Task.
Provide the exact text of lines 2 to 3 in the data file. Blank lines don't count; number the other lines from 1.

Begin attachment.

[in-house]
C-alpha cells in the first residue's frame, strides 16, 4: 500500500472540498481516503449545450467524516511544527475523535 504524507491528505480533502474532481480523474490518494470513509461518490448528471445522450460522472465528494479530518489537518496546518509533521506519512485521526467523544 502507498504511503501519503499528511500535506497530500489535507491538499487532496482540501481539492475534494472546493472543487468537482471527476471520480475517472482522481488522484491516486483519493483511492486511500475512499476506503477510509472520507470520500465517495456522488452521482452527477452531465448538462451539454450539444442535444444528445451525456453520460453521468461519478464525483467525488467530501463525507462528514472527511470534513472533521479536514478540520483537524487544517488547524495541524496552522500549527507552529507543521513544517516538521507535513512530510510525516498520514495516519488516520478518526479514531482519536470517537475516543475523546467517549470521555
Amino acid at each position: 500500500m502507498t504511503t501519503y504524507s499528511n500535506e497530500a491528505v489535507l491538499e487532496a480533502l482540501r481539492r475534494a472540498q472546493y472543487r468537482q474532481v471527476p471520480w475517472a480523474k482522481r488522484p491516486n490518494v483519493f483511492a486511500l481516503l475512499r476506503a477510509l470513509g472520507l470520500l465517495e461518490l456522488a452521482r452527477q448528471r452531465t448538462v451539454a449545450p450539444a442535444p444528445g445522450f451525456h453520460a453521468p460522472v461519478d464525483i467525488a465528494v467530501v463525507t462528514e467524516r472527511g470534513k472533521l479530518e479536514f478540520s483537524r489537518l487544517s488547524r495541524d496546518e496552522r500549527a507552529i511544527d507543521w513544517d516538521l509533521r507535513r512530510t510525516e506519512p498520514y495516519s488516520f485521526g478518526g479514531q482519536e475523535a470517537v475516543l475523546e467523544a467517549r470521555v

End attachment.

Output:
C-alpha cells in the first residue's frame, strides 16, 4: 500500500472540498481516503449545450467524516511544527475523535 504524507491528505480533502474532481480523474490518494470513509461518490448528471445522450460522472465528494479530518489537518496546518509533521506519512485521526467523544 502507498504511503501519503499528511500535506497530500489535507491538499487532496482540501481539492475534494472546493472543487468537482471527476471520480475517472482522481488522484491516486483519493483511492486511500475512499476506503477510509472520507470520500465517495456522488452521482452527477452531465448538462451539454450539444442535444444528445451525456453520460453521468461519478464525483467525488467530501463525507462528514472527511470534513472533521479536514478540520483537524487544517488547524495541524496552522500549527507552529507543521513544517516538521507535513512530510510525516498520514495516519488516520478518526479514531482519536470517537475516543475523546467517549470521555
Amino acid at each position: 500500500m502507498t504511503t501519503y504524507s499528511n500535506e497530500a491528505v489535507l491538499e487532496a480533502l482540501r481539492r475534494a472540498q472546493y472543487r468537482q474532481v471527476p471520480w475517472a480523474k482522481r488522484p491516486n490518494v483519493f483511492a486511500l481516503l475512499r476506503a477510509l470513509g472520507l470520500l465517495e461518490l456522488a452521482r452527477q448528471r452531465t448538462v451539454a449545450p450539444a442535444p444528445g445522450f451525456h453520460a453521468p460522472v461519478d464525483i467525488a465528494v467530501v463525507t462528514e467524516r472527511g470534513k472533521l479530518e479536514f478540520s483537524r489537518l487544517s488547524r495541524d496546518e496552522r500549527a507552529i511544527d507543521w513544517d516538521l509533521r507535513r512530510t510525516e506519512p498520514y495516519s488516520f485521526g478518526g479514531q482519536e475523535a470517537v475516543l475523546e467523544a467517549r470521555v